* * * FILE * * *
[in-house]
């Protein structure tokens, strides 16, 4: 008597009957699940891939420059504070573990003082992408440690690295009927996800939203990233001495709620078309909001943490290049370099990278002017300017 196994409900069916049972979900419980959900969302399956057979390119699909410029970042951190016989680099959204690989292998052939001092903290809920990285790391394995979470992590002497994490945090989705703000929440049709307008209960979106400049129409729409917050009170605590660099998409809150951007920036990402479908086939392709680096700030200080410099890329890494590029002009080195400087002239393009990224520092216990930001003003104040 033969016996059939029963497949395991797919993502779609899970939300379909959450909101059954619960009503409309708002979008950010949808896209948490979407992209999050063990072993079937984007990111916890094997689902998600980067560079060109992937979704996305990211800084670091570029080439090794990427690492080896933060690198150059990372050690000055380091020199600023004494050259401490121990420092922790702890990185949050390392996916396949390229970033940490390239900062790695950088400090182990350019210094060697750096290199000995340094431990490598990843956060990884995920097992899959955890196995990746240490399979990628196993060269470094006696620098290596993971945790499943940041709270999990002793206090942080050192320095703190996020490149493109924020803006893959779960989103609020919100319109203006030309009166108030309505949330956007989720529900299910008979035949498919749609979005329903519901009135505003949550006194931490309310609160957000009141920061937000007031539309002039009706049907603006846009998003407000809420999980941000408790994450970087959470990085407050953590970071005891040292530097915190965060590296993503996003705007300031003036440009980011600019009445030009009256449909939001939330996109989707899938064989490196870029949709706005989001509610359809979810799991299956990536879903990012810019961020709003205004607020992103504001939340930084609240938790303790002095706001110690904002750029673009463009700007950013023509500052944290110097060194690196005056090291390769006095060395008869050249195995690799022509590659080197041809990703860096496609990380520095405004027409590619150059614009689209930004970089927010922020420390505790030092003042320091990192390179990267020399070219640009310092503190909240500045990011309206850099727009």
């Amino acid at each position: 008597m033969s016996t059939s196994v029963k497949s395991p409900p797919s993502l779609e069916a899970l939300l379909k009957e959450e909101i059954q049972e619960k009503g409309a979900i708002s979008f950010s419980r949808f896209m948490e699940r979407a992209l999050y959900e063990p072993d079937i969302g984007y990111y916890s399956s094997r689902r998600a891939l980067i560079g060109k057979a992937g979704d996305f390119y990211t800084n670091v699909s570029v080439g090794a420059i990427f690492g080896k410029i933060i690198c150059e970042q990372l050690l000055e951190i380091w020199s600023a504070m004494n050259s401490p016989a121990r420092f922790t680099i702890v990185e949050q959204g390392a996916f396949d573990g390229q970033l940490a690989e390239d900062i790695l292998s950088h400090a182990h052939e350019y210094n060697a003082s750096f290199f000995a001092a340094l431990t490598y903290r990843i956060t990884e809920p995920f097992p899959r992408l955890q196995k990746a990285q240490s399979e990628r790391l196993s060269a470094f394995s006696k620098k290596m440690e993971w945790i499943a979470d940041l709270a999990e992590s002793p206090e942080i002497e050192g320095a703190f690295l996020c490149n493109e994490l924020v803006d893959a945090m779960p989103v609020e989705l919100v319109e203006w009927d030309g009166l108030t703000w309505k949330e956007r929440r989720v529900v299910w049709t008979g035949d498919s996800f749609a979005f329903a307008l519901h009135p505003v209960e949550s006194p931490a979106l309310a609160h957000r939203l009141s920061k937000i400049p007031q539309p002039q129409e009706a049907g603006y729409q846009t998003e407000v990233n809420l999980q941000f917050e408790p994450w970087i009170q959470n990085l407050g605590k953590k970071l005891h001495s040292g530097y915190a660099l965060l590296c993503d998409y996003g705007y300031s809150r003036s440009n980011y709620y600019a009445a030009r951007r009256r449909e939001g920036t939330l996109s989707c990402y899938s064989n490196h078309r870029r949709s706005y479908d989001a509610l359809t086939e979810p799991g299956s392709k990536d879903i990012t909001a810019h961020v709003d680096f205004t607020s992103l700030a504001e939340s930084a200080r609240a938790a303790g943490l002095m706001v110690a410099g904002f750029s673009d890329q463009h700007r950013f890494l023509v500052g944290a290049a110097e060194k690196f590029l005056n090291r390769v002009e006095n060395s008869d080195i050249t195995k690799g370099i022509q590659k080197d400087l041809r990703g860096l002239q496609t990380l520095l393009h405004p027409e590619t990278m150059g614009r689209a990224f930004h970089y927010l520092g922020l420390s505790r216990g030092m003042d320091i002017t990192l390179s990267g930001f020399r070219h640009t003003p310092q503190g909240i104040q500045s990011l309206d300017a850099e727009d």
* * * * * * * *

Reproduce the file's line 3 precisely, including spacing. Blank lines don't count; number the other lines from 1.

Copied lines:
């Amino acid at each position: 008597m033969s016996t059939s196994v029963k497949s395991p409900p797919s993502l779609e069916a899970l939300l379909k009957e959450e909101i059954q049972e619960k009503g409309a979900i708002s979008f950010s419980r949808f896209m948490e699940r979407a992209l999050y959900e063990p072993d079937i969302g984007y990111y916890s399956s094997r689902r998600a891939l980067i560079g060109k057979a992937g979704d996305f390119y990211t800084n670091v699909s570029v080439g090794a420059i990427f690492g080896k410029i933060i690198c150059e970042q990372l050690l000055e951190i380091w020199s600023a504070m004494n050259s401490p016989a121990r420092f922790t680099i702890v990185e949050q959204g390392a996916f396949d573990g390229q970033l940490a690989e390239d900062i790695l292998s950088h400090a182990h052939e350019y210094n060697a003082s750096f290199f000995a001092a340094l431990t490598y903290r990843i956060t990884e809920p995920f097992p899959r992408l955890q196995k990746a990285q240490s399979e990628r790391l196993s060269a470094f394995s006696k620098k290596m440690e993971w945790i499943a979470d940041l709270a999990e992590s002793p206090e942080i002497e050192g320095a703190f690295l996020c490149n493109e994490l924020v803006d893959a945090m779960p989103v609020e989705l919100v319109e203006w009927d030309g009166l108030t703000w309505k949330e956007r929440r989720v529900v299910w049709t008979g035949d498919s996800f749609a979005f329903a307008l519901h009135p505003v209960e949550s006194p931490a979106l309310a609160h957000r939203l009141s920061k937000i400049p007031q539309p002039q129409e009706a049907g603006y729409q846009t998003e407000v990233n809420l999980q941000f917050e408790p994450w970087i009170q959470n990085l407050g605590k953590k970071l005891h001495s040292g530097y915190a660099l965060l590296c993503d998409y996003g705007y300031s809150r003036s440009n980011y709620y600019a009445a030009r951007r009256r449909e939001g920036t939330l996109s989707c990402y899938s064989n490196h078309r870029r949709s706005y479908d989001a509610l359809t086939e979810p799991g299956s392709k990536d879903i990012t909001a810019h961020v709003d680096f205004t607020s992103l700030a504001e939340s930084a200080r609240a938790a303790g943490l002095m706001v110690a410099g904002f750029s673009d890329q463009h700007r950013f890494l023509v500052g944290a290049a110097e060194k690196f590029l005056n090291r390769v002009e006095n060395s008869d080195i050249t195995k690799g370099i022509q590659k080197d400087l041809r990703g860096l002239q496609t990380l520095l393009h405004p027409e590619t990278m150059g614009r689209a990224f930004h970089y927010l520092g922020l420390s505790r216990g030092m003042d320091i002017t990192l390179s990267g930001f020399r070219h640009t003003p310092q503190g909240i104040q500045s990011l309206d300017a850099e727009d």